Earlier this year, the HDMI Forum - the association that develops HDMI spec - released its plans for the new specification that promised refresh rates at 8K60Hz/4K120Hz, commercial 10K, dynamic HDR, 48 gigabits per second bandwidth, and a few more goodies. Despite the underwhelming upgrade name, the newer version is sure to make a huge impact.
The biggest note here is the Ultra High Speed HDMI cable that tops out at 48Gbps, and are backward compatible with older HDMI specs. Yes, the new 2.1 spec will fit all current builds without having adapters or dongles. The current iterations are quadrupled and doubled with 10.2Gbps at HDMI 1.4, and 18Gbps at 2.0 respectively. The bigger bandwidth will give integrators more room to send uncompressed 4K video at "up to 120 frames per second," with 12 bits per channel high dynamic range color. Even at 30fps, the new spec supports uncompressed 8K 12-bit and 60fps using chroma subsampling.
HDMI 2.1 is also releasing a feature dubbed Display Stream Compression, that lets video streams surpass the 48Gbps limit by compressing images on the fly. HDMI Forum notes that it can reach up to 128Gbps, for chroma subsampled 120fps 12-bit HDR 8K video.
The new spec also supports an enhanced refresh rate that uses a few different technologies that can eliminate lag (Variable Refresh Rate), move quickly between videos to reduce blank screens (Quick Media Switching), and reduce latency for smoother video game play (Quick Frame Transport).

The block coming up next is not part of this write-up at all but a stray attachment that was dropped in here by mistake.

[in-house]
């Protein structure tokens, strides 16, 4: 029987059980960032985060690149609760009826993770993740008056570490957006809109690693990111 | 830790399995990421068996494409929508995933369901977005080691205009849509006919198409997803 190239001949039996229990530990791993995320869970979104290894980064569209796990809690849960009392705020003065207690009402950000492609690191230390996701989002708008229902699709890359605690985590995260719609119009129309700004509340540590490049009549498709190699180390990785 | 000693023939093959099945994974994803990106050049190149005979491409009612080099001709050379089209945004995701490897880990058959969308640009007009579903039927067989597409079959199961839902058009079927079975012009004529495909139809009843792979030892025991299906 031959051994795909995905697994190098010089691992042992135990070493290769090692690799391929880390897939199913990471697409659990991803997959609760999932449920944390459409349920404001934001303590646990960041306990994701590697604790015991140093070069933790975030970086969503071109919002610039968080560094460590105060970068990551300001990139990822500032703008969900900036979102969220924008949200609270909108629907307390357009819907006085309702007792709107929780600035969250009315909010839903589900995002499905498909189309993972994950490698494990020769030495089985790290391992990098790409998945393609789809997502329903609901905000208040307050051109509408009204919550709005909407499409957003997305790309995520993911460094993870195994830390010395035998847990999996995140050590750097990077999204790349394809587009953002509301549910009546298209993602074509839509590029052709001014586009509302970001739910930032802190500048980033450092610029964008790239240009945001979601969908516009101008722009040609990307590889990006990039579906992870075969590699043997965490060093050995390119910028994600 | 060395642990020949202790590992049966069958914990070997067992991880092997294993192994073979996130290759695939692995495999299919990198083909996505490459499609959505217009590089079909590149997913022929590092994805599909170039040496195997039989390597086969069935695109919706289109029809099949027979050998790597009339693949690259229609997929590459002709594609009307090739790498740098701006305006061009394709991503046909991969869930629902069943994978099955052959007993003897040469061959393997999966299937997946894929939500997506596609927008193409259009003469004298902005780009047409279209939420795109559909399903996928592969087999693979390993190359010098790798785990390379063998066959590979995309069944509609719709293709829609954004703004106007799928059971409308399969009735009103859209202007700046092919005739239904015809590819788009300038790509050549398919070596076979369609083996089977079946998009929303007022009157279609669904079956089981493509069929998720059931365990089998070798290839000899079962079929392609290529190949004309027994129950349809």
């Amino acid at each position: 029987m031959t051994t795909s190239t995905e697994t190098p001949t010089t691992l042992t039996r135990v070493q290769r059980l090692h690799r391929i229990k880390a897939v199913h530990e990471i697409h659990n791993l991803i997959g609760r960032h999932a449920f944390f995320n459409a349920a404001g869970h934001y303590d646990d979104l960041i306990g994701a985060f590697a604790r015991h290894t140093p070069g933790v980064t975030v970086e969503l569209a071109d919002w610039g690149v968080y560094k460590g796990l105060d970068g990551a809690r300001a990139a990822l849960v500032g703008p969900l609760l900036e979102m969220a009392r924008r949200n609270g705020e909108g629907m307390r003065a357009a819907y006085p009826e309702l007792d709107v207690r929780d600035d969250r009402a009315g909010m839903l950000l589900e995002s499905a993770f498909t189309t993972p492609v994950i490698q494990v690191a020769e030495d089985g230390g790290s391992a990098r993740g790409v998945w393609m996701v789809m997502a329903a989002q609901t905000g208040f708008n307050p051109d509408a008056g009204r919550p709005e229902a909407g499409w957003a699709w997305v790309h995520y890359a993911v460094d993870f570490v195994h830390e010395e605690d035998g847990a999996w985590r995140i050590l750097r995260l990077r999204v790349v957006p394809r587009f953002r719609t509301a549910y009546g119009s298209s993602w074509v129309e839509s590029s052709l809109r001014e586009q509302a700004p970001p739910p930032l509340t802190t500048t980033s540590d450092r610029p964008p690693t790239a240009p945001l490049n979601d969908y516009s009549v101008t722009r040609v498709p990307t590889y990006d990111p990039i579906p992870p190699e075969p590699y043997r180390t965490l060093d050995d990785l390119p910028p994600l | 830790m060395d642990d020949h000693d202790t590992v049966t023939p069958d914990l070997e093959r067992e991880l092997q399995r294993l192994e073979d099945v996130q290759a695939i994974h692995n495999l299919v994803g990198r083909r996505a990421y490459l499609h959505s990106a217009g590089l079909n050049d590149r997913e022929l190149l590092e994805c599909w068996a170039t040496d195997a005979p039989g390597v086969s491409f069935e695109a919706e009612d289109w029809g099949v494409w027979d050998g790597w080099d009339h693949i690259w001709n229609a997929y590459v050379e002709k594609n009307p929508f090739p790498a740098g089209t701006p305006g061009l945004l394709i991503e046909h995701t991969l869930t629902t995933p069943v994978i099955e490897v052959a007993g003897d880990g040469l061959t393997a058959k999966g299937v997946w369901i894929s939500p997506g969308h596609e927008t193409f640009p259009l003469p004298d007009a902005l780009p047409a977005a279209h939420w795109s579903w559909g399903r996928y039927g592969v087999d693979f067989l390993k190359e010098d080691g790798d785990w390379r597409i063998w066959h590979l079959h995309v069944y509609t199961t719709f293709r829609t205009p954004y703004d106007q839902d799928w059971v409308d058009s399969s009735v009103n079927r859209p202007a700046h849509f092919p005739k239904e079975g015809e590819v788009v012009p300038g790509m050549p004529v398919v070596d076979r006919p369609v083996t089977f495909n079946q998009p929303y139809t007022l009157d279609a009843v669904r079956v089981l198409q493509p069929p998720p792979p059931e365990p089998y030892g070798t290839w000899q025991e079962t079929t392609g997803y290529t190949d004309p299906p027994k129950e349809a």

Another impressive feature is eARC technology allows TVs and audio equipment (receivers, soundbars, etc) to communicate over the same HDMI cable. The massive 48Gbps allows the audio to send newer audio signals over the same line. While ARC technology basically does just that, the limited bandwidth topped out at DVD-quality audio. DTS:X, Dolby Atmos, uncompressed 5.1 and 7.1 audio, as well as DTS Master and Dolby TrueHD, are all welcome on the new spec.
Without diving too much deeper into the new spec, it's obvious that HDMI is ready for an update like this. While 4K content hasn't quite hit mainstream consumer usage, although it is admittedly very close, having the capabilities to hit the next few levels at insane refresh rates is, in a word, refreshing. The newest built-in tricks will really begin to show-off the capabilities of wide-spread HDR adoption as well as comfortably managing high-end audio needs. All that and you don't even have to retrofit.
The HDMI Forum expects UHS HDMI cables to be released by Q2 2018 after it complies with the HDMI 2.1 Compliance Test Specification.